If you don’t believe me, look at Matthew’s language (the English does the same thing that the Greek does). In chapter 2 and verse 5, Matthew quotes the prophet Isaiah. He writes, “This has been written by the prophet.” Prophet there is singular. Matthew is quoting a particular passage and a particular prophecy. In verse 17, Matthew does the same thing by writing, “What had been spoken through Jeremiah the prophet…” Again, Matthew is quoting a particular passage in the Old Testament. Verse 23, here, is different. Matthew wrote, “This was to fulfill what was spoken through the prophets…” Matthew was summarizing systematically a doctrine that comes out of the group of writings referred to by the Jewish people as the Prophets (נביאים). The Prophets included the books of Joshua, Judges, 1&2 Samuel, 1&2 Kings, Isaiah, Jeremiah, Ezekiel, Hosea, Joel, Amos, Obadiah, Jonah, Micah, Nahum, Habakkuk, Zephaniah, Haggai, Zechariah, and Malachi. Matthew, here, was referring to the collection as a whole, not any particular passage. He was doing systematic theology.
There are two passages in the Prophets that we could look to in order to see Matthew’s point. The first is Isaiah 11:1 as Isaiah describes the coming of the Messiah:
“Then a shoot will spring from the stem of Jesse, And a branch from his roots will bear fruit.”
A shoot was not very strong and was the smallest, most insignificant part of the tree.
The second is Isaiah 53:2-3 as the same prophet describes the demeanor of the coming Messiah:
“For He grew up before Him like a tender shoot, And like a root out of parched ground; He has no stately form or majesty That we should look upon Him, Nor appearance that we should be attracted to Him. He was despised and forsaken of men, A man of sorrows and acquainted with grief; And like one from whom men hide their face He was despised, and we did not esteem Him.”
The Messiah would be this tender shoot, despised and rejected by people. He would not be esteemed. Throughout the Prophets, God was choosing and using the least of all people, those who were not highly esteemed, to accomplish His own redemptive work, and we saw some of that in the Genealogy. Meekness is the identity of the Messiah. Looking at the Prophets systematically, we would notice that Messiah, just like the prophets themselves, would not be esteemed culturally.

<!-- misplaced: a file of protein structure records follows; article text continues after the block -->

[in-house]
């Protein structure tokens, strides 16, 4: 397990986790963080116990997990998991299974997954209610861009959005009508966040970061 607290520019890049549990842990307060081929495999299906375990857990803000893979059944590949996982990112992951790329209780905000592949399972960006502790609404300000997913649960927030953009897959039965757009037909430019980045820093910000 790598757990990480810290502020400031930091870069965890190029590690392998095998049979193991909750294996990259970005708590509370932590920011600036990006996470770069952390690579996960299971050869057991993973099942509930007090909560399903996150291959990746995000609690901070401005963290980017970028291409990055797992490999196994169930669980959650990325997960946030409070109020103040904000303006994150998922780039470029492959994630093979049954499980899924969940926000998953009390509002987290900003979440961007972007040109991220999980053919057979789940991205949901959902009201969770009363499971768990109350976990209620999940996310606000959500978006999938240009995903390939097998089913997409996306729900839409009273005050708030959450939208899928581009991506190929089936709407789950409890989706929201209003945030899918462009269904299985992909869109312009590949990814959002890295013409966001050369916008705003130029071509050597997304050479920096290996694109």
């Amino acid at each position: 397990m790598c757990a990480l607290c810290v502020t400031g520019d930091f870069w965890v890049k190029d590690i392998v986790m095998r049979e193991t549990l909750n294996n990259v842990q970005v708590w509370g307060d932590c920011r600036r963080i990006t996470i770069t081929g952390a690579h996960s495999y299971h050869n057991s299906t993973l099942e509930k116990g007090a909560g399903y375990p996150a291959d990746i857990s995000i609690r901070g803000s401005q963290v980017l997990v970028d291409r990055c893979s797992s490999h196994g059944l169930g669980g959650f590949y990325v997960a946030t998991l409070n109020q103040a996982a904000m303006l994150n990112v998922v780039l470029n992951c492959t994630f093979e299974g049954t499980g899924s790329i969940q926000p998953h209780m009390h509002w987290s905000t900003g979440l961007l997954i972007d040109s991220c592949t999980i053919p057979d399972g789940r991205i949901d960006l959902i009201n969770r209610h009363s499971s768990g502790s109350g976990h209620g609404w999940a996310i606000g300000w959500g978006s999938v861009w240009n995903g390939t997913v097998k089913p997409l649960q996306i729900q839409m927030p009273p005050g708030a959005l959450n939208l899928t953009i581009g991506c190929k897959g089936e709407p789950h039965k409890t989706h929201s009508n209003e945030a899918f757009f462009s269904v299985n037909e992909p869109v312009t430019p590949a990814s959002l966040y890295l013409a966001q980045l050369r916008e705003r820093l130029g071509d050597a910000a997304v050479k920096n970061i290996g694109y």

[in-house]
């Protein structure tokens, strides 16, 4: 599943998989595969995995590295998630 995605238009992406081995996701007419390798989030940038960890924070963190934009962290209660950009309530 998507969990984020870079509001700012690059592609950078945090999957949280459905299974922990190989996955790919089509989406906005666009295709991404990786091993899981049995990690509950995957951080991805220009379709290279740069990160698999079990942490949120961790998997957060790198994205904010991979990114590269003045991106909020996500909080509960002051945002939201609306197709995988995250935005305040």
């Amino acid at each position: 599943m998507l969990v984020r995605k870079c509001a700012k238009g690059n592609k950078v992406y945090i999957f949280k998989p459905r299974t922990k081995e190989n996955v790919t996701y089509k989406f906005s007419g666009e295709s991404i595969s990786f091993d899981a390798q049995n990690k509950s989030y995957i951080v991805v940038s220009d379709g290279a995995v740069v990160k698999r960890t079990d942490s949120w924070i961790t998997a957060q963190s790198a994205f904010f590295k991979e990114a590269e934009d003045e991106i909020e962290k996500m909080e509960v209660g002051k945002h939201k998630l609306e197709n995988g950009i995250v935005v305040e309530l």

Then, we read in the New Testament that the lowliest of the lowly came from Nazareth (John 1:46). To be called Nazarene was an insult meant for the lowliest and least esteemed of all people. This is the very reason that the Jews were rejecting Jesus. They were the one through whom the identity of the Messiah was confirmed.
Matthew is a genius. He takes the very complaint that the Jews have against Jesus and uses that complaint to prove Jesus as the Messiah. He will be called a hillbilly. He will be called the lowliest of the low. He will be called Nazarene. That is what ‘Nazarene’ meant.
The very justification the Jews used to defend their unbelief was actually proof that they needed to believe in Jesus particularly. I wonder how often we come up with excuses regarding things of faith and those excuses actually reveal our need for the very faith that Christ gives by grace. So we say,
- “I’m not good enough.” This is the whole reason Jesus came. He takes our inadequacies upon Himself and clothes us in His righteousness alone.
- “I’m not very religious.” All human religion and works fall short of God’s glory. So, Jesus became obedient on our behalf. Salvation is by grace through faith, not by religion.
- “There are too many hypocrites in the church.” This is just another example of why we need faith that is given by Christ alone.
- “I’m too busy and have too many responsibilities.” This is one reason we need faith that is by grace and not by works. Christ’s yoke is easy and His burden is light.
So I ask, what is your excuse? What justification are you trying to use so that you feel better about not following Jesus Christ? Chances are, that excuse is the very reason you need Him desperately.
- Why is systematic theology important?
- How does this apply if we are teaching anything topically?
- How does this apply when we think about the doctrinal statements of the church?